Still no “president of Europe”

A brand new round of "Obama is neglecting Europe" hand-wringing has been set off by the president’s decision not to attend a planned U.S.-EU summit in Madrid in the spring. The decision seems understandable — the president racked up a record number of frequent flyer miles during his first year with 10 foreign trips to ...

By , a former associate editor at Foreign Policy.
PEDRO ARMESTRE/AFP/Getty Images
PEDRO ARMESTRE/AFP/Getty Images
PEDRO ARMESTRE/AFP/Getty Images

A brand new round of "Obama is neglecting Europe" hand-wringing has been set off by the president's decision not to attend a planned U.S.-EU summit in Madrid in the spring. The decision seems understandable -- the president racked up a record number of frequent flyer miles during his first year with 10 foreign trips to 21 nations including six trips to Europe and he's already scheduled to travel to Portugal in the fall for a NATO summit. Though, once again, the administration's timing is unfortunate with a now-embarrassed Spanish Prime Minister José Luis Rodríguez Zapatero visiting Washington this week. 

But, as the Wall Street Journal reported, the flap has also revealed that even after the ratification of the Lisbon treaty and the installation of Herman von Rompuy as President of the European Council, the administration still isn't sure who their main European interlocutor is supposed to be:

U.S. officials also said there is confusion over whether the summit will be hosted by Spain, which currently holds the EU presidency, or Brussels, where the EU has its headquarters. The State Department official pointed to the changing structure of the EU since the implementation of the Treaty of Lisbon in December. This year's summit, he noted, will be the first since the treaty formally established an EU political president in Brussels and empowered the EU bureaucracy to be the principal negotiating body for the European states.

A brand new round of "Obama is neglecting Europe" hand-wringing has been set off by the president’s decision not to attend a planned U.S.-EU summit in Madrid in the spring. The decision seems understandable — the president racked up a record number of frequent flyer miles during his first year with 10 foreign trips to 21 nations including six trips to Europe and he’s already scheduled to travel to Portugal in the fall for a NATO summit. Though, once again, the administration’s timing is unfortunate with a now-embarrassed Spanish Prime Minister José Luis Rodríguez Zapatero visiting Washington this week. 

But, as the Wall Street Journal reported, the flap has also revealed that even after the ratification of the Lisbon treaty and the installation of Herman von Rompuy as President of the European Council, the administration still isn’t sure who their main European interlocutor is supposed to be:

U.S. officials also said there is confusion over whether the summit will be hosted by Spain, which currently holds the EU presidency, or Brussels, where the EU has its headquarters. The State Department official pointed to the changing structure of the EU since the implementation of the Treaty of Lisbon in December. This year’s summit, he noted, will be the first since the treaty formally established an EU political president in Brussels and empowered the EU bureaucracy to be the principal negotiating body for the European states.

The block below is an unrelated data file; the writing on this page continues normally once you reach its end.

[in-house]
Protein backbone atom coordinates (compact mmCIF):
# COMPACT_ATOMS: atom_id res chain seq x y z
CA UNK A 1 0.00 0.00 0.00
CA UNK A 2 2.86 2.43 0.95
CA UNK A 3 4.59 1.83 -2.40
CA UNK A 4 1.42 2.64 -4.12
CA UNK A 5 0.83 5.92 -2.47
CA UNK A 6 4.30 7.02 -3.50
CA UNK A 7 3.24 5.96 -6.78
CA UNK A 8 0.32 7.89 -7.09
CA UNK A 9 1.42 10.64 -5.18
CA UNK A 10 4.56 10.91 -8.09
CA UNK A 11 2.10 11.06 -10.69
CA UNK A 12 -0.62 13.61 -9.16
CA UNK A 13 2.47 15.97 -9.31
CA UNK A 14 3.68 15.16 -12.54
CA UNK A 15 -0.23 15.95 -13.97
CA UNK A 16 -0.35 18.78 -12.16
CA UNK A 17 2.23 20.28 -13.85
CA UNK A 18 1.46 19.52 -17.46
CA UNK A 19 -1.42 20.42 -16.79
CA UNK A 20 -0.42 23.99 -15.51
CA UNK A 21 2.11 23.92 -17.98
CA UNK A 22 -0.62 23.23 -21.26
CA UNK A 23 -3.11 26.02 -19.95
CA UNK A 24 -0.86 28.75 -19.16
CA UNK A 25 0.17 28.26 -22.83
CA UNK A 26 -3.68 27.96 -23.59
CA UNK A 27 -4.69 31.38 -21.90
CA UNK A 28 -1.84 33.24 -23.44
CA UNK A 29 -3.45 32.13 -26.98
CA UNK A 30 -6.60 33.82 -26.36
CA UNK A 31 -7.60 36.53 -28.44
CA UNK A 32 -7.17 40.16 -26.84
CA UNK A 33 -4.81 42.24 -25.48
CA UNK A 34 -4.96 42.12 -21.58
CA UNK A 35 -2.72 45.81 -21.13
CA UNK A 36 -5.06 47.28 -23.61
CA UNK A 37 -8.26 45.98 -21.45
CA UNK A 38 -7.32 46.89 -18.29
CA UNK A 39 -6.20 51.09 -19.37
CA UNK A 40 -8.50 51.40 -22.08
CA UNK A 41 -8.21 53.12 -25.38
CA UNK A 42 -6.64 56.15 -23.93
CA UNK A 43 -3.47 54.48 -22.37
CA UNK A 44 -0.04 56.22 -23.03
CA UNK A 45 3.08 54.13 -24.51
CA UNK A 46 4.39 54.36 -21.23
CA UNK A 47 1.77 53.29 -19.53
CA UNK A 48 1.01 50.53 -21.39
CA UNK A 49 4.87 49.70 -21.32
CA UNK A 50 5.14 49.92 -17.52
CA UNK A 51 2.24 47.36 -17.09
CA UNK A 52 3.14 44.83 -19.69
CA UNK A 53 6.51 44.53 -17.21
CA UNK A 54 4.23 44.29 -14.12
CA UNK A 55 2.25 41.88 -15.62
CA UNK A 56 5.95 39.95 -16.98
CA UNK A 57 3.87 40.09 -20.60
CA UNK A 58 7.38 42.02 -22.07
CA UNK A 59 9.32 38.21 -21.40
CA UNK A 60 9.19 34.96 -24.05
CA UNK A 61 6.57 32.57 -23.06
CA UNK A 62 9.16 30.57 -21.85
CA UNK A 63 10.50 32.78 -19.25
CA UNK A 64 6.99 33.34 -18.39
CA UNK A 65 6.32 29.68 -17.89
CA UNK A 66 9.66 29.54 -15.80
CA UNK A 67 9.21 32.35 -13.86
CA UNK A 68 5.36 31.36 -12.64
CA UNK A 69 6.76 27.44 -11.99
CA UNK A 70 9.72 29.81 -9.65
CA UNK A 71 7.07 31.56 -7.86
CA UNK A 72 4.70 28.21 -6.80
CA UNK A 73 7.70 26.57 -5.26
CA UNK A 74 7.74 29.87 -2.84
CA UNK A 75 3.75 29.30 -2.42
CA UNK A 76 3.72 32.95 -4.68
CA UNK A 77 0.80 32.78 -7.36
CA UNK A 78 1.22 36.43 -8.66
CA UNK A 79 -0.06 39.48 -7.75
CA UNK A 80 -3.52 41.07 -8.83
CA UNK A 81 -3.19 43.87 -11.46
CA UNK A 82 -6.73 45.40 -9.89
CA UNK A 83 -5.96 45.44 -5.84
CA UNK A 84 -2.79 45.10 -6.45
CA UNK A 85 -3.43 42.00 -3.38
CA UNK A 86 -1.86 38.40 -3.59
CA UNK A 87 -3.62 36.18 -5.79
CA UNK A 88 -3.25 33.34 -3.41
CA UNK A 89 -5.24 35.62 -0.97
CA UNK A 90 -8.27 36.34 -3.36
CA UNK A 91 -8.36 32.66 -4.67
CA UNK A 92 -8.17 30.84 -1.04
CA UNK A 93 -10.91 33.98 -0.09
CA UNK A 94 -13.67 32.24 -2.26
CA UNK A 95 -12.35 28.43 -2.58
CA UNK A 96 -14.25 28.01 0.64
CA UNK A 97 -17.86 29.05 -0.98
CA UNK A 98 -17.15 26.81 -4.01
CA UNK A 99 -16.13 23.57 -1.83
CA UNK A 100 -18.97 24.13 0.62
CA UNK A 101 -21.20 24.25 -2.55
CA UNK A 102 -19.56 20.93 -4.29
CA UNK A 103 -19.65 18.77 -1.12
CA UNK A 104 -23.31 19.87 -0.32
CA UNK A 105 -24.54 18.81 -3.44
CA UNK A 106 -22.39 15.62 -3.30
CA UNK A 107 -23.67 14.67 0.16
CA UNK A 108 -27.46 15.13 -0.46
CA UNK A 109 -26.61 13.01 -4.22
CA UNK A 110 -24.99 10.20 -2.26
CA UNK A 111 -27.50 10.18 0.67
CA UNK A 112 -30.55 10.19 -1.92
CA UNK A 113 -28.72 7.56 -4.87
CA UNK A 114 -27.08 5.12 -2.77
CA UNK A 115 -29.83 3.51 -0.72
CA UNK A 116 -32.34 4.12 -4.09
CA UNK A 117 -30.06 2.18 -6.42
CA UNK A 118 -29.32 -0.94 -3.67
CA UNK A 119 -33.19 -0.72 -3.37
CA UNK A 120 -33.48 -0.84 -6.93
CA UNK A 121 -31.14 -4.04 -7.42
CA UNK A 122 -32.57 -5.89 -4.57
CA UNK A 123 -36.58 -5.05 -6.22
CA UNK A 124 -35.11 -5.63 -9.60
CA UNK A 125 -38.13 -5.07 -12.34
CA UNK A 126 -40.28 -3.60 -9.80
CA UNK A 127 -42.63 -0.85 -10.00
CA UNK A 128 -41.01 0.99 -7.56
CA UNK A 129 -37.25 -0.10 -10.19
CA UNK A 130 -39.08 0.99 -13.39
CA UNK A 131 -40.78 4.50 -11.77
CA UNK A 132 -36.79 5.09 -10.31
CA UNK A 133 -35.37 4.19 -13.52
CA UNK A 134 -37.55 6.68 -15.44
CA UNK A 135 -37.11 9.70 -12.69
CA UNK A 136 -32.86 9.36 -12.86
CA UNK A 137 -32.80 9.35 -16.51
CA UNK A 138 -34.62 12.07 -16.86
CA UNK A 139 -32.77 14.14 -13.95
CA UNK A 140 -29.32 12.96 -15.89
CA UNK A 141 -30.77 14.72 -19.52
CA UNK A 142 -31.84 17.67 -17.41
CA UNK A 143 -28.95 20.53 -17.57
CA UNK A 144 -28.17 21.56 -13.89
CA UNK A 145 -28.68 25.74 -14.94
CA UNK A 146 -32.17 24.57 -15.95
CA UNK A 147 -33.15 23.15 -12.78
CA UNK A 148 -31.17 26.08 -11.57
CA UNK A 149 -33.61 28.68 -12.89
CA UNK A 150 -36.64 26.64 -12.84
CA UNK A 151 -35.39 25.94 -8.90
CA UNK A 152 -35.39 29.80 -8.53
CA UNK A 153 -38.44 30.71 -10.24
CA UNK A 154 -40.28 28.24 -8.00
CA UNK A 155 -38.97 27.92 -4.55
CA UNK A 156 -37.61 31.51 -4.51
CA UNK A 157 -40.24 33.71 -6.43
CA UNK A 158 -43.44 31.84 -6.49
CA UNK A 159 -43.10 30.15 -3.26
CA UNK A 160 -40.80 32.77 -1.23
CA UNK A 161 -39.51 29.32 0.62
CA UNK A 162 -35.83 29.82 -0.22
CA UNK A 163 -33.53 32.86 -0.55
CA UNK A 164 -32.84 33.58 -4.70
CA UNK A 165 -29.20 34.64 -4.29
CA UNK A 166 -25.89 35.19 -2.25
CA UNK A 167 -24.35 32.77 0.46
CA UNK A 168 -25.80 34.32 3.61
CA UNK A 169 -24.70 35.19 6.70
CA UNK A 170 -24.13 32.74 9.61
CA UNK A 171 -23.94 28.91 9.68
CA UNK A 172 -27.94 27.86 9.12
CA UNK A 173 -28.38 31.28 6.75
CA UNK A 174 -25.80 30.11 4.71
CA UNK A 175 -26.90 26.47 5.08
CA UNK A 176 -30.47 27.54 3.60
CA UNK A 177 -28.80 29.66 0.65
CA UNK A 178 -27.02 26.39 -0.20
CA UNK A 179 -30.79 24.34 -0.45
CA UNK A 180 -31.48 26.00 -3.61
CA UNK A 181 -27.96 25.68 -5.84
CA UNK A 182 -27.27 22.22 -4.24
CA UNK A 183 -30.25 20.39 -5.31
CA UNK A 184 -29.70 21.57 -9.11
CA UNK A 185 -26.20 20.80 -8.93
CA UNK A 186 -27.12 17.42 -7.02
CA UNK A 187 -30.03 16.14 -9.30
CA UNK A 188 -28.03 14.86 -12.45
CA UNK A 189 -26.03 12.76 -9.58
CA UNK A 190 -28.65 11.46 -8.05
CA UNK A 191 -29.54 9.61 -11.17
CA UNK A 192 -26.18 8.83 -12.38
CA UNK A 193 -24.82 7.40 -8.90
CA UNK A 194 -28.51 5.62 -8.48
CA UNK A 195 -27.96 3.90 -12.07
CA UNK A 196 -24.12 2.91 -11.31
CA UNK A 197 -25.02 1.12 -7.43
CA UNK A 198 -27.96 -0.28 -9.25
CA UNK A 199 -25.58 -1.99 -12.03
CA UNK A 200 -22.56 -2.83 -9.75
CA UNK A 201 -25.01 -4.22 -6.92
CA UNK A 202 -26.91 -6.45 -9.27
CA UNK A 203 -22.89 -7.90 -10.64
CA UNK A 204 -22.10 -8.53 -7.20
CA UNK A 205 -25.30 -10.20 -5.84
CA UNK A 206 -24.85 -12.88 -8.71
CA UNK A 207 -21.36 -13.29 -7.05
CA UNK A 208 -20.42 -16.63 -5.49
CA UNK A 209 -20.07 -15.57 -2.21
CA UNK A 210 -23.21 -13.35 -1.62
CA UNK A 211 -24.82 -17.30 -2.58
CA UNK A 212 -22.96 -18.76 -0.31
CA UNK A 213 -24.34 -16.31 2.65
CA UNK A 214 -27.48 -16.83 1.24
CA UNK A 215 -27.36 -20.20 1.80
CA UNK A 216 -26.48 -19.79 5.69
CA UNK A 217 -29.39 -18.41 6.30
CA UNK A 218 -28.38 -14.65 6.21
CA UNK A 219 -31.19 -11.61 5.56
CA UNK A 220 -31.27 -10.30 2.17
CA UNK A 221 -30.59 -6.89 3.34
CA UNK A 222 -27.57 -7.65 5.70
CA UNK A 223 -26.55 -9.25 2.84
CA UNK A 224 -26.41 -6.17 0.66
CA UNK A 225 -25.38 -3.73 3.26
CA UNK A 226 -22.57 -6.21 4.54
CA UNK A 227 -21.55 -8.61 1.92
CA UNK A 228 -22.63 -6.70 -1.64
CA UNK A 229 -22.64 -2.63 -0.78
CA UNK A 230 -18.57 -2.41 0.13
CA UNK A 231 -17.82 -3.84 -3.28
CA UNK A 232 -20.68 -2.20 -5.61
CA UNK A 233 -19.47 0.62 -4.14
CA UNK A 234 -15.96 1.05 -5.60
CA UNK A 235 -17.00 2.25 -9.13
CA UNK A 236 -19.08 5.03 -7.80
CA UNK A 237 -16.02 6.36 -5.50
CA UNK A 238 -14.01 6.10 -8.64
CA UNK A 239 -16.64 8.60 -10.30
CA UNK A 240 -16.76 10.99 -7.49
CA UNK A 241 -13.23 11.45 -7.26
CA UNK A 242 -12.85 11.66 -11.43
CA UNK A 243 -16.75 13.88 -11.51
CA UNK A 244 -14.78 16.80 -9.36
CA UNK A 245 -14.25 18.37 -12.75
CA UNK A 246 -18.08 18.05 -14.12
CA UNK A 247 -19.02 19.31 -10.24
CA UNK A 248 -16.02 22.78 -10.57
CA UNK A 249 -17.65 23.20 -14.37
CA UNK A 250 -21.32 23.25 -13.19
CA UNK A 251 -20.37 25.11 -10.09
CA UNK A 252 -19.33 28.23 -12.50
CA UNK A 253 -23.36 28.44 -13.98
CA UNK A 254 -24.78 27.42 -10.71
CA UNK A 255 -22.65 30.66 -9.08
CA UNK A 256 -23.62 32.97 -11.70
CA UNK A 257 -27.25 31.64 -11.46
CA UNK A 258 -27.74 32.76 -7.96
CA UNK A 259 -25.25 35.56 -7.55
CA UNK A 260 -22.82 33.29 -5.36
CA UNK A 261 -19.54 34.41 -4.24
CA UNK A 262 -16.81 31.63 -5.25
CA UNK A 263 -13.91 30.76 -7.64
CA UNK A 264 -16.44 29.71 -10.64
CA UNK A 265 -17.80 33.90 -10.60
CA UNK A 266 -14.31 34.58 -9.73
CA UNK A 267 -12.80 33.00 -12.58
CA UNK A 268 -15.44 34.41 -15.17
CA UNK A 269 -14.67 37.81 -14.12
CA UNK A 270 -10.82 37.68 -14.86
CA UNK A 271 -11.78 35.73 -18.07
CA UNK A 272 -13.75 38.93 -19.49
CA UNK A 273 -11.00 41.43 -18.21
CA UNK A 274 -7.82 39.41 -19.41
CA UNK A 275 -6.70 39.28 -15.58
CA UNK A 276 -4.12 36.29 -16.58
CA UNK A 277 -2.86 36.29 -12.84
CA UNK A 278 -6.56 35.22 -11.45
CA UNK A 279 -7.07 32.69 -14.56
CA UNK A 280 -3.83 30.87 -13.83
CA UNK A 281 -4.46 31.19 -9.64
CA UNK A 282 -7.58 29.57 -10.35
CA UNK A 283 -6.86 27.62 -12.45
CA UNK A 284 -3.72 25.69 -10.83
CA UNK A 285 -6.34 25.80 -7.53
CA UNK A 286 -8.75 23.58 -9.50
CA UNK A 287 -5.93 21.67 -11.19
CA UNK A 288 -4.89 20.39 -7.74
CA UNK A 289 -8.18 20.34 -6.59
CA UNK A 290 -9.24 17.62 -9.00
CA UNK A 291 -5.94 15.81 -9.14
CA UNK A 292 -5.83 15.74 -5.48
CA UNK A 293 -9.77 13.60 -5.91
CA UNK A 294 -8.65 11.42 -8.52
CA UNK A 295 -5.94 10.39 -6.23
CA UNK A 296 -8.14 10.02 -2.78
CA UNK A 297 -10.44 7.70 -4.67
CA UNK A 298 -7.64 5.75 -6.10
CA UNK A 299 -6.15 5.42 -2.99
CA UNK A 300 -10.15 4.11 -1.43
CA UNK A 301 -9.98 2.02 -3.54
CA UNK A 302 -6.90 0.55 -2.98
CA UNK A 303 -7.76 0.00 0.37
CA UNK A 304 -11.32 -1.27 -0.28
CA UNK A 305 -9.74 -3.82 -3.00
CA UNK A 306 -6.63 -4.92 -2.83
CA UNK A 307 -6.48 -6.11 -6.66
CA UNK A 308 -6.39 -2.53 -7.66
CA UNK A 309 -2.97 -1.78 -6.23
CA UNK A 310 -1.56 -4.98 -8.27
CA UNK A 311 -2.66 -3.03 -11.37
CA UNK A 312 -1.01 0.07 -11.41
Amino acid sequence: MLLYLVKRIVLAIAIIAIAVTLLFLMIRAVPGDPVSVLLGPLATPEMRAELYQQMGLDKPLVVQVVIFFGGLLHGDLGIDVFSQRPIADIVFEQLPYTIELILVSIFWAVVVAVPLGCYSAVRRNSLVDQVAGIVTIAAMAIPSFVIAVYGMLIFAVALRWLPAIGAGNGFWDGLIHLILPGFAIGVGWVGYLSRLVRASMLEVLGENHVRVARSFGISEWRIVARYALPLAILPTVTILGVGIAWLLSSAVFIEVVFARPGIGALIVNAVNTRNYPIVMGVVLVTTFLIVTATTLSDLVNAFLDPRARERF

As a result, the official said, the State Department was still in consultations with the Europeans over whether the summit was being hosted by Spanish Prime Minister José Luis Rodríguez Zapatero, whose government heads the rotating EU presidency, or EU Council President Herman Van Rompuy and European Commission President José Manuel Barroso, both of whom are based in Brussels. Another U.S. official said that this confusion has fueled U.S. hesitance to commit to the meeting.

The Times added:

European officials admitted Tuesday that there is a difficult transition under way as the first president of the European Council, Herman Van Rompuy, and the new European head of foreign affairs, Catherine Ashton, move into their jobs and fill out their staffs. In the meantime, since the work must be done, Spain, which holds the rotating presidency of the European Union, is taking an important role in planning the European Union’s agenda and summits.

Henry Kissinger’s famous question, "If I want to call Europe, who do I call?" still seems to be unanswered.  

Joshua Keating was an associate editor at Foreign Policy. Twitter: @joshuakeating

Tags: EU, Europe

More from Foreign Policy

A Panzerhaubitze 2000 tank howitzer fires during a mission in Ukraine’s Donetsk region.
A Panzerhaubitze 2000 tank howitzer fires during a mission in Ukraine’s Donetsk region.

Lessons for the Next War

Twelve experts weigh in on how to prevent, deter, and—if necessary—fight the next conflict.

An illustration showing a torn Russian flag and Russian President Vladimir Putin.
An illustration showing a torn Russian flag and Russian President Vladimir Putin.

It’s High Time to Prepare for Russia’s Collapse

Not planning for the possibility of disintegration betrays a dangerous lack of imagination.

An unexploded tail section of a cluster bomb is seen in Ukraine.
An unexploded tail section of a cluster bomb is seen in Ukraine.

Turkey Is Sending Cold War-Era Cluster Bombs to Ukraine

The artillery-fired cluster munitions could be lethal to Russian troops—and Ukrainian civilians.

A joint session of Congress meets to count the Electoral College vote from the 2008 presidential election the House Chamber in the U.S. Capitol  January 8, 2009 in Washington.
A joint session of Congress meets to count the Electoral College vote from the 2008 presidential election the House Chamber in the U.S. Capitol January 8, 2009 in Washington.

Congrats, You’re a Member of Congress. Now Listen Up.

Some brief foreign-policy advice for the newest members of the U.S. legislature.